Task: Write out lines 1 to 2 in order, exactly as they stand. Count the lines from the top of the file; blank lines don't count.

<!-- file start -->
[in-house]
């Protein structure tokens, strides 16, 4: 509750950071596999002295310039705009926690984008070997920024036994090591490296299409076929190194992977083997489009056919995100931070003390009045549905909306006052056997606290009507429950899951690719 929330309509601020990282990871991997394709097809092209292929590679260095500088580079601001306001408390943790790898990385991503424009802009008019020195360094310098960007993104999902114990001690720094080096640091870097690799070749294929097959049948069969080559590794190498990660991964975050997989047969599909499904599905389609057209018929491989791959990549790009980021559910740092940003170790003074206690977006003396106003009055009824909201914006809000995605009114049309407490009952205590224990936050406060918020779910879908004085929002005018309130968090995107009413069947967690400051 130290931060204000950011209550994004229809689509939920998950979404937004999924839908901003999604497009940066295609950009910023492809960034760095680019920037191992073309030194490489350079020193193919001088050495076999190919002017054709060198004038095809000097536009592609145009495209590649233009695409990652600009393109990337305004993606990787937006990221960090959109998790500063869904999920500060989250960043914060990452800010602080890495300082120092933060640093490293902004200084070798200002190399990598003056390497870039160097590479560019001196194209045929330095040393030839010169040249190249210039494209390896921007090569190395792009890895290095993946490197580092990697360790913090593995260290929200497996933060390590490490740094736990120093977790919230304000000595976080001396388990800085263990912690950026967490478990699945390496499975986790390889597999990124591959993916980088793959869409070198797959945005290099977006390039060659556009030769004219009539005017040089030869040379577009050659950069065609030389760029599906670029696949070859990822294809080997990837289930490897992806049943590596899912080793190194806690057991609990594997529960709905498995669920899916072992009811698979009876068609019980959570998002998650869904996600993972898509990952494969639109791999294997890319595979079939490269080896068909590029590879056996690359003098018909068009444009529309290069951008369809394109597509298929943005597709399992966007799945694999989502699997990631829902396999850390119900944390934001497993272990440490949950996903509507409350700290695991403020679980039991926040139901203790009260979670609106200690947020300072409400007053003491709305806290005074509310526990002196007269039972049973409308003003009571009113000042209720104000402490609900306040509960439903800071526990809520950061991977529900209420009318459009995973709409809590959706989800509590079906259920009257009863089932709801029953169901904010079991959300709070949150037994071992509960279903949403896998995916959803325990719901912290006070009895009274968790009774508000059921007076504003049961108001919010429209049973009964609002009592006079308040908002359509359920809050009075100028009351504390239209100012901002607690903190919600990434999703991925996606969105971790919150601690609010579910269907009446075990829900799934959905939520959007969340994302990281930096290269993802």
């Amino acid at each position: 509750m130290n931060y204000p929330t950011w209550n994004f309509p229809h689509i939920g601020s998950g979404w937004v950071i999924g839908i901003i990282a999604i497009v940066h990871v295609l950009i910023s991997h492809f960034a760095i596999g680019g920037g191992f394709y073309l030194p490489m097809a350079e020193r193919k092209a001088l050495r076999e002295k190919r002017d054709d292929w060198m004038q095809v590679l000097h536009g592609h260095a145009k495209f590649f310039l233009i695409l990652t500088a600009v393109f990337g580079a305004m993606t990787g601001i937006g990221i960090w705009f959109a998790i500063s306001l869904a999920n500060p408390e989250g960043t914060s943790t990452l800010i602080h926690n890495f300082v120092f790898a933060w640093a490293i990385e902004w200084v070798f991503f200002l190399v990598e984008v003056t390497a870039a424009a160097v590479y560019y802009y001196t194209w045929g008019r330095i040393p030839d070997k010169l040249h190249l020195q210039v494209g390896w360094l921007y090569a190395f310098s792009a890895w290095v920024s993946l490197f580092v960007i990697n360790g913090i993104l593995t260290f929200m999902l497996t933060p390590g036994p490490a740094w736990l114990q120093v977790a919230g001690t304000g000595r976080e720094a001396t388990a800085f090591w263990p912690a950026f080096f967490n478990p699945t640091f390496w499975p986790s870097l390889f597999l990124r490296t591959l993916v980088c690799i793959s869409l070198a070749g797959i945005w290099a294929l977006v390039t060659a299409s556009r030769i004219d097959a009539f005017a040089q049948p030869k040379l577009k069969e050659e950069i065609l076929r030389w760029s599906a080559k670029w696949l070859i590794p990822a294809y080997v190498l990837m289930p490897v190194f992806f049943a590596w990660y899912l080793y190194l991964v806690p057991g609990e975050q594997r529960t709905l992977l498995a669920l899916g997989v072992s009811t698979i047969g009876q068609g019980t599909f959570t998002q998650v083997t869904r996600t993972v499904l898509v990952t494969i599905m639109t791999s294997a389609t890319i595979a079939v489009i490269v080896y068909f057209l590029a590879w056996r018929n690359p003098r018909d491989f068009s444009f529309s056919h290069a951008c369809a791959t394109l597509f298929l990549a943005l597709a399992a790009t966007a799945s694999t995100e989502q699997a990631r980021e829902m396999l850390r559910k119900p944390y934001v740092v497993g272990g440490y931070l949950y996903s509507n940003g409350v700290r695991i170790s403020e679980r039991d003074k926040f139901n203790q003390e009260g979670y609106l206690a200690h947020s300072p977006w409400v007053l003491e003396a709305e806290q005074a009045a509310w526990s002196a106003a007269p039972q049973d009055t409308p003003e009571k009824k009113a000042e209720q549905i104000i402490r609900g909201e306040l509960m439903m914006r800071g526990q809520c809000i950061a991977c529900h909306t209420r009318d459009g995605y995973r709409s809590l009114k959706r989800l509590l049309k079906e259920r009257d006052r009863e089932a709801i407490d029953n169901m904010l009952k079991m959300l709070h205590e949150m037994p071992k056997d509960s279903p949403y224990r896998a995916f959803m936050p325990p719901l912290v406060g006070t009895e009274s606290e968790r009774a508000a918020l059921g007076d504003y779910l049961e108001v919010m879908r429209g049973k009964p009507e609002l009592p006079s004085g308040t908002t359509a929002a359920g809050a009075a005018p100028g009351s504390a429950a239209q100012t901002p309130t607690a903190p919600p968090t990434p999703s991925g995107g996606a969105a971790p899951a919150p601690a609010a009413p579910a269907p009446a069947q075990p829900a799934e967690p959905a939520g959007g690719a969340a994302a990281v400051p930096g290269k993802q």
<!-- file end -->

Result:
[in-house]
């Protein structure tokens, strides 16, 4: 509750950071596999002295310039705009926690984008070997920024036994090591490296299409076929190194992977083997489009056919995100931070003390009045549905909306006052056997606290009507429950899951690719 929330309509601020990282990871991997394709097809092209292929590679260095500088580079601001306001408390943790790898990385991503424009802009008019020195360094310098960007993104999902114990001690720094080096640091870097690799070749294929097959049948069969080559590794190498990660991964975050997989047969599909499904599905389609057209018929491989791959990549790009980021559910740092940003170790003074206690977006003396106003009055009824909201914006809000995605009114049309407490009952205590224990936050406060918020779910879908004085929002005018309130968090995107009413069947967690400051 130290931060204000950011209550994004229809689509939920998950979404937004999924839908901003999604497009940066295609950009910023492809960034760095680019920037191992073309030194490489350079020193193919001088050495076999190919002017054709060198004038095809000097536009592609145009495209590649233009695409990652600009393109990337305004993606990787937006990221960090959109998790500063869904999920500060989250960043914060990452800010602080890495300082120092933060640093490293902004200084070798200002190399990598003056390497870039160097590479560019001196194209045929330095040393030839010169040249190249210039494209390896921007090569190395792009890895290095993946490197580092990697360790913090593995260290929200497996933060390590490490740094736990120093977790919230304000000595976080001396388990800085263990912690950026967490478990699945390496499975986790390889597999990124591959993916980088793959869409070198797959945005290099977006390039060659556009030769004219009539005017040089030869040379577009050659950069065609030389760029599906670029696949070859990822294809080997990837289930490897992806049943590596899912080793190194806690057991609990594997529960709905498995669920899916072992009811698979009876068609019980959570998002998650869904996600993972898509990952494969639109791999294997890319595979079939490269080896068909590029590879056996690359003098018909068009444009529309290069951008369809394109597509298929943005597709399992966007799945694999989502699997990631829902396999850390119900944390934001497993272990440490949950996903509507409350700290695991403020679980039991926040139901203790009260979670609106200690947020300072409400007053003491709305806290005074509310526990002196007269039972049973409308003003009571009113000042209720104000402490609900306040509960439903800071526990809520950061991977529900209420009318459009995973709409809590959706989800509590079906259920009257009863089932709801029953169901904010079991959300709070949150037994071992509960279903949403896998995916959803325990719901912290006070009895009274968790009774508000059921007076504003049961108001919010429209049973009964609002009592006079308040908002359509359920809050009075100028009351504390239209100012901002607690903190919600990434999703991925996606969105971790919150601690609010579910269907009446075990829900799934959905939520959007969340994302990281930096290269993802």